Nov. 8, 2002
More Than 100 Public Interest and Environmental Groups Urge Congress to Reject Energy Bill
WASHINGTON, D.C. – More than 100 environmental, public interest and consumer organizations from 32 states sent a letter to Congress today urging lawmakers to reject the pending energy bill. Last year, the House passed a pro-corporate energy bill and the Senate followed suit, but the legislation has been held up in conference committee due mainly to the objections of Senate Democrats to certain damaging provisions, including oil drilling in the Arctic National Wildlife Refuge and the repeal of important consumer protections within the electricity market.
It is unclear whether energy conferees will attempt to hammer out a final bill in the lame-duck session scheduled to begin next Tuesday. The broad coalition of environmental and public interest organizations endorsing today’s letter urged lawmakers to abandon the legislation. Click here to view the letter and list of 103 organizations signers.
“While H.R. 4 is packed with numerous incentives for destructive polluters, it does virtually nothing to advance conservation and efficiency in this country, or meaningfully promote safe, clean and affordable renewable energies,” the groups wrote. “Do not give billions of dollars to the oil, nuclear, and coal industries at the expense of your constituents’ health, safety and tax dollars. We urge you to defeat the energy bill.”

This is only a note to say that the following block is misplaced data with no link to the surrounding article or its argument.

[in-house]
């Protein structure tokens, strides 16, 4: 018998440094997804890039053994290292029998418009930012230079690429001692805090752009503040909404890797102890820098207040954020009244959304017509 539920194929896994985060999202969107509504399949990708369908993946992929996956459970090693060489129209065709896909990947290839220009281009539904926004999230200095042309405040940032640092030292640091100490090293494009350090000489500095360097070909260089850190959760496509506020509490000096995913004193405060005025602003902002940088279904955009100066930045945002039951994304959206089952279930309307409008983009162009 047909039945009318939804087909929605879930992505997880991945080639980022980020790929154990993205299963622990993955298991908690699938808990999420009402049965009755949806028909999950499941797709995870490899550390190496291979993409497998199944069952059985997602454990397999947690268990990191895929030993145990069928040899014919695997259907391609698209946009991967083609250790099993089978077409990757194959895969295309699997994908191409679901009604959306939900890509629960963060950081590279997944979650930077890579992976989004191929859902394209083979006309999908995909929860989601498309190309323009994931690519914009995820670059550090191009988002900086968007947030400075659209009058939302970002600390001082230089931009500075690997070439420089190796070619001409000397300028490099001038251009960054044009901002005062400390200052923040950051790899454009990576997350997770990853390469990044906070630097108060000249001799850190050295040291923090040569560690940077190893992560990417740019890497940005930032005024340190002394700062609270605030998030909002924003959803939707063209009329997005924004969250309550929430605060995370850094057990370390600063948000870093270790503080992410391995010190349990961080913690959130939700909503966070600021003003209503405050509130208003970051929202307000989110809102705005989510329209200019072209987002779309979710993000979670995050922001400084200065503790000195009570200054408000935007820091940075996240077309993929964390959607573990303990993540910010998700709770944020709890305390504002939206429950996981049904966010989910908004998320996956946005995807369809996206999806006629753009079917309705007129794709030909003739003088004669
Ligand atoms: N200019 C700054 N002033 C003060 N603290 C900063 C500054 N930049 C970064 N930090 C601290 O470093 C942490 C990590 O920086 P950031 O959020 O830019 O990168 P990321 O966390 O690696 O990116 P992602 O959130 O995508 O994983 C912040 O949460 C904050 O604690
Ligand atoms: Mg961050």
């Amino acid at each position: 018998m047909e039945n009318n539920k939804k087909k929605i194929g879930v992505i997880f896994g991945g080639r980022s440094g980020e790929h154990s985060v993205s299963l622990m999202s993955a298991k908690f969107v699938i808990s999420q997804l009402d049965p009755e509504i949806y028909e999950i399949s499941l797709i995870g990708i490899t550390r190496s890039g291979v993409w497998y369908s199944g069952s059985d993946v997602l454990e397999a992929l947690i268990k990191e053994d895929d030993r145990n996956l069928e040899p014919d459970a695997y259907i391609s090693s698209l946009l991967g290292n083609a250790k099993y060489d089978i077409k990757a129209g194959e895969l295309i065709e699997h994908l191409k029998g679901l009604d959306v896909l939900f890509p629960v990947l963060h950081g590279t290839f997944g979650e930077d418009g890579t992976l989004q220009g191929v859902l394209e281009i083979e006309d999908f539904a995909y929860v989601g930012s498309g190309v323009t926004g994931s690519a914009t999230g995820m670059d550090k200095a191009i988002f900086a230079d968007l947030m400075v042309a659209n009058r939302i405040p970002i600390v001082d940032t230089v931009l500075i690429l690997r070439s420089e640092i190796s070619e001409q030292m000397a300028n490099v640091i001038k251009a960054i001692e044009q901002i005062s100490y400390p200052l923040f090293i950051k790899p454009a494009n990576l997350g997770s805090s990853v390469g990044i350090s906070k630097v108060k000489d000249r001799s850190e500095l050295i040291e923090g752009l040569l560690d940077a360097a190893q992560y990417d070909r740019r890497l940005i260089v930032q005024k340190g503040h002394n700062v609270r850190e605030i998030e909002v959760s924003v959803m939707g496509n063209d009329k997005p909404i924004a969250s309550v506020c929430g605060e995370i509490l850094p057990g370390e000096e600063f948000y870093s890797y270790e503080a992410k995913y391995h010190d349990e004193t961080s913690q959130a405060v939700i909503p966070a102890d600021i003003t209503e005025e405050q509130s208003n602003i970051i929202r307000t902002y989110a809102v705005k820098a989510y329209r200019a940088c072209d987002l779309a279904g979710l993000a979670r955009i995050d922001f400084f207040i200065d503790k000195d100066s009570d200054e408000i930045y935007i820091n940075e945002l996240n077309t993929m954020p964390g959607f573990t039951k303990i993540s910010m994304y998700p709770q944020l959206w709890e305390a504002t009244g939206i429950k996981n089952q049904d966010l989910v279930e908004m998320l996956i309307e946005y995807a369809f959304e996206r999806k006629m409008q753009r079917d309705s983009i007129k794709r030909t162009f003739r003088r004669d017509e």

With the Republicans now in control of the Senate, House and White House, the 108th Congress is expected to return next year to the issue of comprehensive energy legislation, likely pushing a package that will largely resemble the controversial Bush-Cheney National Energy Policy crafted in May 2001. Promoting increased fossil fuel and nuclear generation, as well as the further deregulation of electricity markets, such a bill could spell disaster for consumers and the environment. Energy companies contributed heavily to election campaigns this cycle, with the nuclear industry alone doling out more than $5 million to candidates, according to a Public Citizen analysis.
“Polluting energy industries have set themselves up to wield considerable influence in the 108th Congress,” said Public Citizen President Joan Claybrook. “But Americans who are committed to safe, sustainable and affordable energy policy will stand together to oppose polluter pay-out energy legislation and hold politicians accountable for policies that protect the corporate interests that bankrolled their campaigns rather than consumers.”